The binding solution and the metal powder are mixed in about equal weight proportions. The metal powder is selected from the group consisting of aluminum, silver, gold, copper, titanium, palladium, tin, and alloys of the foregoing. These metals are good electrical conductors and the resulting protective coating is also a good electrical conductor which is desirable in many instances, for example, to provide some lightning protection.

The present coatings have a superior bonding strength between the surface of the synthetic material and the protective coating compared to conventional galvanically applied coatings due to an insufficient bonding strength between galvanic coatings and the respective substrates of synthetic materials. Even where conventional methods achieve a sufficient bonding strength between a galvanic coating and a synthetic material substrate, such bonding strength is achieved heretofore by substantial additional efforts, such as properly preparing the substrate surface for the galvanizing and so forth.

It has been found that the present coatings may be applied to heat curing epoxy resins, to polyimide resins, to phenolic resins with or without filler materials, and to all types of fiber-reinforced composite materials including polybenzimidazole (PBI).

Where the protective coating is applied to the substrate in the form of the dispersion, the metal powder or powders are mixed into the binder solution to form the dispersion which then may be applied to the surface to be protected in any one of several ways, for example, by dipping, by a brush application, or by a wiping application, or by roller printing the dispersion onto the surface or by any other chemical or physical application. After the application the substrate, together with the dispersion coating, is heated to a temperature below 200 C. and such heating may, for example, be accomplished by a radiation heating, including a microwave heating or similar electromagnetic or high energy radiation, including infrared radiation. After the heat treatment the coating may be subjected to a so-called densifying step, for example, by impinging glass beads under pressure onto the surface, by wiping, by brushing or similar steps. Such steps even improve the electrical conductivity or resistivity. For example, where titanium power is used, the electrical surface resistivity was 200 ohm-cm, and after the densifying treatment is was 1 ohm-cm.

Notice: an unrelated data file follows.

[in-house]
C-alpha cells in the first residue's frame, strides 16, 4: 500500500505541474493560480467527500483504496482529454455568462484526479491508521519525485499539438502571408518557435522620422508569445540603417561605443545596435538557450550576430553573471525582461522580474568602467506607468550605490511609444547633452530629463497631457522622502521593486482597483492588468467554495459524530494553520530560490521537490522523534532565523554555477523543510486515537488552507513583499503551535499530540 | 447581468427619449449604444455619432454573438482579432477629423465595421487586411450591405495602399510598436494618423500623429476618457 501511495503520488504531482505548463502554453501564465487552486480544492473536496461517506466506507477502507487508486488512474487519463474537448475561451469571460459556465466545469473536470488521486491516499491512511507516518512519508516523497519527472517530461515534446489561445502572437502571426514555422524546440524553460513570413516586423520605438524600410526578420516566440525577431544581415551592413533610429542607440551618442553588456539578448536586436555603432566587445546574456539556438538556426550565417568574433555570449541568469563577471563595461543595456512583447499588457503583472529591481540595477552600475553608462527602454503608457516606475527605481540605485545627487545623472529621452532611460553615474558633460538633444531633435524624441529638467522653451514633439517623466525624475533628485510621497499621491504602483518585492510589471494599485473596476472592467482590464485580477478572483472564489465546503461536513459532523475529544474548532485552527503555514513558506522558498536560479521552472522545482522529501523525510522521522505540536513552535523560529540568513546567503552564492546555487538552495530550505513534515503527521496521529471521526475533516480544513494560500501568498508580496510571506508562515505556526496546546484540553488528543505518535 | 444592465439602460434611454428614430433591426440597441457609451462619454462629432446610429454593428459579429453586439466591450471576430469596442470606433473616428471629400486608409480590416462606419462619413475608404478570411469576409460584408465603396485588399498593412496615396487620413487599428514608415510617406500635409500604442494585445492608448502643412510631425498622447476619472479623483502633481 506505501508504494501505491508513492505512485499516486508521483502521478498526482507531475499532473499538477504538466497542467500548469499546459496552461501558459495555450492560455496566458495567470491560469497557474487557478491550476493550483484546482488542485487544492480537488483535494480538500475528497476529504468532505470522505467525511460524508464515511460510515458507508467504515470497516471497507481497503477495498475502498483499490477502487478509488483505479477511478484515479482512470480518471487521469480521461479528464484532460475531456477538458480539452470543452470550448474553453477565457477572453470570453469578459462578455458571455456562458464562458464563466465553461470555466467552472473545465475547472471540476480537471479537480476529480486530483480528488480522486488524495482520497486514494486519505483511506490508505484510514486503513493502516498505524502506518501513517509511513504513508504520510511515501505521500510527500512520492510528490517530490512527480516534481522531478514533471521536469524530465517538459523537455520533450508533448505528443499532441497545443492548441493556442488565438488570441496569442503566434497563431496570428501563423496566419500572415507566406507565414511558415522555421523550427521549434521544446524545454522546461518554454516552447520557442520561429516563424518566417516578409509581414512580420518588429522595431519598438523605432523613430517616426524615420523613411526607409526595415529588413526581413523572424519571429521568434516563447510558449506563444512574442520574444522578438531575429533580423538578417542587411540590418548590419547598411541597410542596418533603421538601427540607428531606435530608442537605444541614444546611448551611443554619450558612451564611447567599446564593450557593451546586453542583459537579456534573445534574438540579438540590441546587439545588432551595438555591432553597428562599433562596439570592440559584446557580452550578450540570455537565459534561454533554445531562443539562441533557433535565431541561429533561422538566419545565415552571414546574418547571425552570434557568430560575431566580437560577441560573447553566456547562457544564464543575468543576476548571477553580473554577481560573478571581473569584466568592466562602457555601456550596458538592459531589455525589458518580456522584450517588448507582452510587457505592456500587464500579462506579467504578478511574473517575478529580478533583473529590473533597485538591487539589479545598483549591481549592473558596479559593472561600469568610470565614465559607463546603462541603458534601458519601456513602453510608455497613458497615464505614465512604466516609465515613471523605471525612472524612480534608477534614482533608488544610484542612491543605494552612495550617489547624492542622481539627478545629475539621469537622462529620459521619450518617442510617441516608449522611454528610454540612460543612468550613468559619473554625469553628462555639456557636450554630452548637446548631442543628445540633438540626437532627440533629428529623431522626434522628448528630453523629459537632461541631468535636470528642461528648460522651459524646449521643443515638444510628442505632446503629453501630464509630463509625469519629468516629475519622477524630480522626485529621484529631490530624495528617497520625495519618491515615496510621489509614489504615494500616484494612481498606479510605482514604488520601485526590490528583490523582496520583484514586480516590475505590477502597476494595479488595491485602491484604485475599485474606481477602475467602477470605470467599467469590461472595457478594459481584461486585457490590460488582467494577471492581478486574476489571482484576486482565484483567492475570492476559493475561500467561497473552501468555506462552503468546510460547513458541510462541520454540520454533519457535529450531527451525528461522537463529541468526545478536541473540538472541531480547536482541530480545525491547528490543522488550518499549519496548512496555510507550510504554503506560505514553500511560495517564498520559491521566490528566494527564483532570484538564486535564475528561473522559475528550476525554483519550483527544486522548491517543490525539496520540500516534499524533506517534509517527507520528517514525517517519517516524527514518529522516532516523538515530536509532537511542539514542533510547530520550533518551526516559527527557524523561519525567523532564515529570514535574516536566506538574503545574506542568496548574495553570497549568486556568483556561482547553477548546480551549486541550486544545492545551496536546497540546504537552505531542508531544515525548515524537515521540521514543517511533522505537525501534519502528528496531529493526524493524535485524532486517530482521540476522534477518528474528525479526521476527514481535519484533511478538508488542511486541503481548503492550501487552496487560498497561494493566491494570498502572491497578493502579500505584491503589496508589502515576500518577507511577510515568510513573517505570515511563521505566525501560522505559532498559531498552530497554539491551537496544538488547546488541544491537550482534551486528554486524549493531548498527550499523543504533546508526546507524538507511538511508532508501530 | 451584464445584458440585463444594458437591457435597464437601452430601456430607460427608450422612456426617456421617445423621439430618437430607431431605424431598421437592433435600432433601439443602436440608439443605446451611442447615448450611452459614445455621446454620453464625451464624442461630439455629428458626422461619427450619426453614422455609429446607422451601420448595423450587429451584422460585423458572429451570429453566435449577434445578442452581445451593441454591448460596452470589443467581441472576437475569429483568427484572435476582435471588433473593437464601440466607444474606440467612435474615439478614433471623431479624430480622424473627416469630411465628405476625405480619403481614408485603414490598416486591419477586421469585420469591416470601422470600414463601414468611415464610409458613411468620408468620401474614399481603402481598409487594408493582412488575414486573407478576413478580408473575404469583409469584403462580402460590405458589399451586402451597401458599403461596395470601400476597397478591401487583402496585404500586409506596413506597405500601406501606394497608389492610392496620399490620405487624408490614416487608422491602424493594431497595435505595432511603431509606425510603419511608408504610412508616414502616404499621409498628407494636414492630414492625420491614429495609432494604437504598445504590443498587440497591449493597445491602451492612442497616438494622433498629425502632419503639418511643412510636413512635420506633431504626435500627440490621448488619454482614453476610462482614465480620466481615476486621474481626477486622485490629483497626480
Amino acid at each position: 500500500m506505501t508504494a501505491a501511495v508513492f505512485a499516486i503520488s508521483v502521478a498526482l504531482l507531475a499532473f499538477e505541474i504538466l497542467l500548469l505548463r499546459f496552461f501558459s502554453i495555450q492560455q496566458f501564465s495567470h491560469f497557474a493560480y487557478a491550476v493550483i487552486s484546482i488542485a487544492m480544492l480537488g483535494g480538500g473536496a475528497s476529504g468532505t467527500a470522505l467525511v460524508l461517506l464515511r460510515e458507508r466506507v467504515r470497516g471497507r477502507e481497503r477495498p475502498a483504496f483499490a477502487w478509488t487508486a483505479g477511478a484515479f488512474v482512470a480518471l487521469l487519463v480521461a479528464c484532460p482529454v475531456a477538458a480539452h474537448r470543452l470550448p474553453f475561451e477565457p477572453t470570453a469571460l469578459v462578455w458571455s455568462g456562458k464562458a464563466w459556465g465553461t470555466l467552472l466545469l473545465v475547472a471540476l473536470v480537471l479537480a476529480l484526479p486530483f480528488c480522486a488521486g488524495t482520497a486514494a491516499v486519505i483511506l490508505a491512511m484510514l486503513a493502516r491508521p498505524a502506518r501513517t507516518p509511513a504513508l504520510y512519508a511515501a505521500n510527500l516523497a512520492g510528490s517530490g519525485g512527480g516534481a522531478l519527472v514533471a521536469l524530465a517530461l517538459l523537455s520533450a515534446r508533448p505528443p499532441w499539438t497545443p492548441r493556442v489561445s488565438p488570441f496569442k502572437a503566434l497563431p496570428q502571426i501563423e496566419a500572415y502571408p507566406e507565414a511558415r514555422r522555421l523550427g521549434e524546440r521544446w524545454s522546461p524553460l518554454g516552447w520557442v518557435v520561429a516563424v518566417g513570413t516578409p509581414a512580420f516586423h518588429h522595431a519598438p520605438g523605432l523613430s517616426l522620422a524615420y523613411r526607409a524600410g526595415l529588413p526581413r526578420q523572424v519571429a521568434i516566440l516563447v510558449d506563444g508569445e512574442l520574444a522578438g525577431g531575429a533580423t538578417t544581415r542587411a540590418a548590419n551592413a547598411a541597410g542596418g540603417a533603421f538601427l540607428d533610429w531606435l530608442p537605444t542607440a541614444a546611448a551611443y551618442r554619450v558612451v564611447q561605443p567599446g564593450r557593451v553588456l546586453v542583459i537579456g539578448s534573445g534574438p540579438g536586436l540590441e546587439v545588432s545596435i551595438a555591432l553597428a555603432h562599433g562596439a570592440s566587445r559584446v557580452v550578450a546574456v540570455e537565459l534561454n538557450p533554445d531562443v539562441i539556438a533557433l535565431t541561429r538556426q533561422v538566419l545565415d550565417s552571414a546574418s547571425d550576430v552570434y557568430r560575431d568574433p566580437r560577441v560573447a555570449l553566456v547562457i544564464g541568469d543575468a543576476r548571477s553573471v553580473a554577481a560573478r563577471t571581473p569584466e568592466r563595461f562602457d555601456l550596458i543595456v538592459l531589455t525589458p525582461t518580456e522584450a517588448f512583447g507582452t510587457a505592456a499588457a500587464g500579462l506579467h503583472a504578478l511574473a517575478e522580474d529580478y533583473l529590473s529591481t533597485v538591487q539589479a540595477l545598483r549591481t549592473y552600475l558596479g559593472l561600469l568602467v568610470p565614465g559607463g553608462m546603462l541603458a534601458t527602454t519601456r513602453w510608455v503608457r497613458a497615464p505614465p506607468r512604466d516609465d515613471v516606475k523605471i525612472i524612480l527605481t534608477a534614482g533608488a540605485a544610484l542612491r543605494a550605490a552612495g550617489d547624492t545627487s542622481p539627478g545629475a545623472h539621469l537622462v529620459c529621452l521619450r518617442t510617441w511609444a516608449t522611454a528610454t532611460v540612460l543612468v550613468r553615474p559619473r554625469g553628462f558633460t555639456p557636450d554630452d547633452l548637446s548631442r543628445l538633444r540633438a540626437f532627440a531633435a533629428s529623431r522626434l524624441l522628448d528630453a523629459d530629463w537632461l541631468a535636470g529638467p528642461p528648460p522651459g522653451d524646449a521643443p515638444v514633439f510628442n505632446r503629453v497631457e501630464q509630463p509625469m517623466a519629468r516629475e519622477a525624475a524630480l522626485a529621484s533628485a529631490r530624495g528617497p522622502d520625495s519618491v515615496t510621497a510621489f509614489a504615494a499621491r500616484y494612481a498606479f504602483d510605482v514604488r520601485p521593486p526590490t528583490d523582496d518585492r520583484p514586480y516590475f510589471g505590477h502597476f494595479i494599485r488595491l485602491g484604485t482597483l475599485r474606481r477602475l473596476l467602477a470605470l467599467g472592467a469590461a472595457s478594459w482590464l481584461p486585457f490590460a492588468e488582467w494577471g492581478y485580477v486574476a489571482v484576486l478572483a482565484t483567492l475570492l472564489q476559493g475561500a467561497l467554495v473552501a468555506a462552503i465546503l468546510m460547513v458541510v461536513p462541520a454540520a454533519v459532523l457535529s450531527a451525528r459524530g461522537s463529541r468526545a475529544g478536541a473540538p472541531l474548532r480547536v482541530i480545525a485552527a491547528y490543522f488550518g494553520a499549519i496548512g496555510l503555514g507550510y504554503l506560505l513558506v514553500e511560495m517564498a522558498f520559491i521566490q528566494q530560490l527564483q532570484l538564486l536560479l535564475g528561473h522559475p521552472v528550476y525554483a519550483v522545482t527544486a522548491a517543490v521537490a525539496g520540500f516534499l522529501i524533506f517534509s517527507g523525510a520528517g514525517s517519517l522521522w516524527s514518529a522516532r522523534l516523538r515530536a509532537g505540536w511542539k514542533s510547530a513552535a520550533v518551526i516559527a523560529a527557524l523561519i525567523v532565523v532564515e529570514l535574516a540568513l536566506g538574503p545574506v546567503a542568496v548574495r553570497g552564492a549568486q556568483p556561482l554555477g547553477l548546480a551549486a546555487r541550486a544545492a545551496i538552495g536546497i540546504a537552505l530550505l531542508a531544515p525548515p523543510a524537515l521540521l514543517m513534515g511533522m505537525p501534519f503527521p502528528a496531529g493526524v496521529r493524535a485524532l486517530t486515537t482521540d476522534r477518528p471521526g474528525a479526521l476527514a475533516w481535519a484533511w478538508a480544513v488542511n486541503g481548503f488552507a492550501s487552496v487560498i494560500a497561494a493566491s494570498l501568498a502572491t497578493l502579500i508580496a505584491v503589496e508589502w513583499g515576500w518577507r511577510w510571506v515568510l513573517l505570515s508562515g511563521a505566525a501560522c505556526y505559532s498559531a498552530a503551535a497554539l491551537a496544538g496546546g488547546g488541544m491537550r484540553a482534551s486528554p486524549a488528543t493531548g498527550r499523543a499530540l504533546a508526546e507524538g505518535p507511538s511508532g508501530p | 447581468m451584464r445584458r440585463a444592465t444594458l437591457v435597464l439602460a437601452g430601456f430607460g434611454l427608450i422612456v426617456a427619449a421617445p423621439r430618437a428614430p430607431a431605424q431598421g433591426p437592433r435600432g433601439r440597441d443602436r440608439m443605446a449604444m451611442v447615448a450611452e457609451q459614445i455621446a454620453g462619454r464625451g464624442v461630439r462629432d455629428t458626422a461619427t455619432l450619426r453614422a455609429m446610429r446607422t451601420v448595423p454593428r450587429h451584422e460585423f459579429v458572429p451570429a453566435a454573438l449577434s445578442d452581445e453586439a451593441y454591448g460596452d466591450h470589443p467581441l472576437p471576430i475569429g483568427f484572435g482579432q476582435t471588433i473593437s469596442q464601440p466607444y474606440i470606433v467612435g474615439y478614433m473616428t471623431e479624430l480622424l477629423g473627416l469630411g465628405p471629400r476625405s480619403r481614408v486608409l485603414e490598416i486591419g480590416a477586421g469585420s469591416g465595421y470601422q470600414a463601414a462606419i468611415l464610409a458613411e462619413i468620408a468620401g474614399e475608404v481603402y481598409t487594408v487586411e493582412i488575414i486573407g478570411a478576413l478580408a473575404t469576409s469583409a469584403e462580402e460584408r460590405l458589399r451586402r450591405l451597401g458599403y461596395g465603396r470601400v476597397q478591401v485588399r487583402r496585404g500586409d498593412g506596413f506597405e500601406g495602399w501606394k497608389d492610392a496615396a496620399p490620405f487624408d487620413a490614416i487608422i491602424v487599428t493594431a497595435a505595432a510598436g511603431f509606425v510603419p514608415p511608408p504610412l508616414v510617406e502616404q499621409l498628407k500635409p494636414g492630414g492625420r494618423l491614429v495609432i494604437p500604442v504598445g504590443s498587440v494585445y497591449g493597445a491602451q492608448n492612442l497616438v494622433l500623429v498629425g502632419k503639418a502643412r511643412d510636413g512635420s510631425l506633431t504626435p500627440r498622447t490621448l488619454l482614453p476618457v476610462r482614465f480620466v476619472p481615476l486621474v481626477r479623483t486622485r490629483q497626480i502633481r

The present protective coating may also be applied by first applying the binder solution to the substrate and then baking the binder solution to an extent that it remains slightly tacky. Then the metal powder is placed into a compression mold and the substrate with its tacky binder solution on its surface is placed into the mold so that the metal powder is caused to disperse into the binder solution when pressure is applied to the compression mold, whereby a compression cementing of the metal powder in the binder solution and of the coating to the substrate is achieved. The pressure to be applied in the compression mold is preferably within a conventional range suitable for cold isostatic pressing.

It has been found that the structural component of synthetic material is most gently treated when the heat or temperature curing of the coating is done by using microwave energy.

The present coating is especially suitable for protecting fiber-reinforced synthetic materials and components made of such materials, for example in the air- and spacecraft industry, including propulsion plant housing components, fan vanes of fiber-reinforced composite materials, including components for prop fans, and other compressors, blowers, pumps, and so forth. However, other components requiring such a coating may be protected in accordance with the invention.

Under suitable circumstances, the heat curing at relatively low temperatures may also be accomplished by elecromagnetic or high energy radiation, such as ultraviolet radiation or infrared radiation at lower energy levels. In any event, the curing results in a cross-linking of the binder solution.

The metals listed above could possibly be replaced by other suitable metals. In any event, the particle size of the metal powders used, is preferably within a range suitable for conventional cold isostatic pressing.

Although the invention has been described with reference to specific example embodiments, it will be appreciated, that it is intended to cover all modifications and equivalents within the scope of the appended claims.

Patent Citations
Cited PatentFiling datePublication dateApplicantTitle
US4227946 *Feb 9, 1979Oct 14, 1980Oakite Products, Inc.No-rinse pre-paint coating composition and method
US4243434 *May 30, 1978Jan 6, 1981Rocol LimitedComposition for coating metal-working tools
US4381323 *Mar 15, 1982Apr 26, 1983Coatings For Industry, Inc.Low-temperature curing coating composition
US4650699 *Jul 26, 1985Mar 17, 1987SermetelThixotropic alumina coating compositions, parts and methods
Referenced by
Citing PatentFiling datePublication dateApplicantTitle
US5387172 *Aug 13, 1993Feb 7, 1995Sigri Great Lakes Carbon GmbhFiber-reinforced plastic cylinder with an outer wear-resistant layer of filler-containing plastic and a method for producing the same
US5700743 *Mar 10, 1997Dec 23, 1997Mtu Motoren-Und Turbinen-Union Munchen GmbhCarbon fiber-reinforced composite material with a layer which provides protection against erosion
US6770325Feb 27, 2002Aug 3, 2004The University Of British ColumbiaProcess for making chemically bonded composite hydroxide ceramics
Classifications
U.S. Classification106/286.1, 106/286.4, 106/286.5, 106/14.12, 106/286.7, 148/258
International ClassificationC09D1/00, C09D5/08, B05D7/24, C08J7/06, C09D5/38
Cooperative ClassificationC08J7/06, C09D1/00, C09D5/38
European ClassificationC09D5/38, C08J7/06, C09D1/00
Legal Events
DateCodeEventDescription
Feb 6, 1989ASAssignment
Owner name: MTU MOTOREN- UND TURBINEN-UNION MUENCHEN GMBH, GER
Free format text: ASSIGNMENT OF ASSIGNORS INTEREST.;ASSIGNORS:PUCHINGER, FRANZ;WYDRA, GERHARD;REEL/FRAME:005016/0888
Effective date: 19880301
Sep 30, 1992FPAYFee payment
Year of fee payment: 4
Nov 19, 1996FPAYFee payment
Year of fee payment: 8
Jan 2, 2001REMIMaintenance fee reminder mailed
Jun 10, 2001LAPSLapse for failure to pay maintenance fees
Aug 14, 2001FPExpired due to failure to pay maintenance fee
Effective date: 20010613